ALK Gene Rearrangements As A Therapeutic Target in Non-small Cell Lung Cancer - Episode 7
Jyoti Patel, MD, and Karen Reckamp, MD, evaluate the treatment of patients with ALK+ advanced NSCLC with brain metastases.
Karen Reckamp, MD: Moving forward with CNS [central nervous system] activity, we’ve talked a lot about how we want to avoid radiation in these patients, and we want to talk about the data of why we can avoid radiation. As far as CNS metastases, you had mentioned that somewhere around one-third to a quarter of patients will have frontline metastases. Can you speak about the efficacy of the TKIs [tyrosine kinase inhibitors], listing them somewhat specifically, but more general categories? I know you did mention earlier that we can’t compare the efficacy, no cross-trial comparisons can be done, but talk about the efficacy of the TKIs in the brain.
Jyoti Patel, MD: Sure. We generally avoid crizotinib in patients who have CNS metastases, but if you look at the earliest trials, even crizotinib can have efficacy in the brain of about 40%. When we look at particular TKIs, brigatinib has had the most robust story with about a 79% CNS response rate, and alectinib is just under that in the mid-70% range. Again, these are drugs that are effective.
Karen Reckamp, MD: The response rate for lorlatinib was 82% versus 23% for crizotinib.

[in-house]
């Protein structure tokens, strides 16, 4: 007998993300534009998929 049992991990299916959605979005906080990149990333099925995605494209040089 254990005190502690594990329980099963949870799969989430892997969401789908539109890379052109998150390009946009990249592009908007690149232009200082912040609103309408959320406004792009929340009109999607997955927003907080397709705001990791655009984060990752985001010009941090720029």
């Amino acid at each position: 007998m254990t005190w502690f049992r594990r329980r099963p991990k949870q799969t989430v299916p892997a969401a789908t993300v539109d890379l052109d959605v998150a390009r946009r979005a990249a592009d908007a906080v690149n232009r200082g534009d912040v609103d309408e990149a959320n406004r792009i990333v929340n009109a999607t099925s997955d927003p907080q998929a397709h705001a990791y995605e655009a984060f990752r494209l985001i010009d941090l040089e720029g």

Jyoti Patel, MD: Right, and 79% for brigatinib. Again, the volume and number of lesions would matter as you’re making these decisions.
Certainly, there are a number of early trials or investigator-initiated trials that have tried to couple these TKIs with VEGF inhibitors—ramucirumab and bevacizumab—to try to increase CNS efficacy, though when it’s that high, it’s hard to do. So it is more looking at CNS relapse rather than true response rate up front, and lorlatinib, with that deep hazard ratio, sort of wins there.
Karen Reckamp, MD: With these drugs and the high response rates in the brain, what do we do for patients who do develop progression in the brain?
Jyoti Patel, MD: For new brain metastasis on lorlatinib, I would likely try, if I didn’t have an available trial, to add bevacizumab, if SRS [stereotactic radiosurgery] or limited resection were not feasible. Importantly, pemetrexed also has CNS penetration and chemotherapy does. If that’s the main site of progression and I didn’t have other local therapies available, then I’d switch to carboplatin and pemetrexed with or without bevacizumab.
Karen Reckamp, MD: It certainly is a challenge.
Transcript edited for clarity.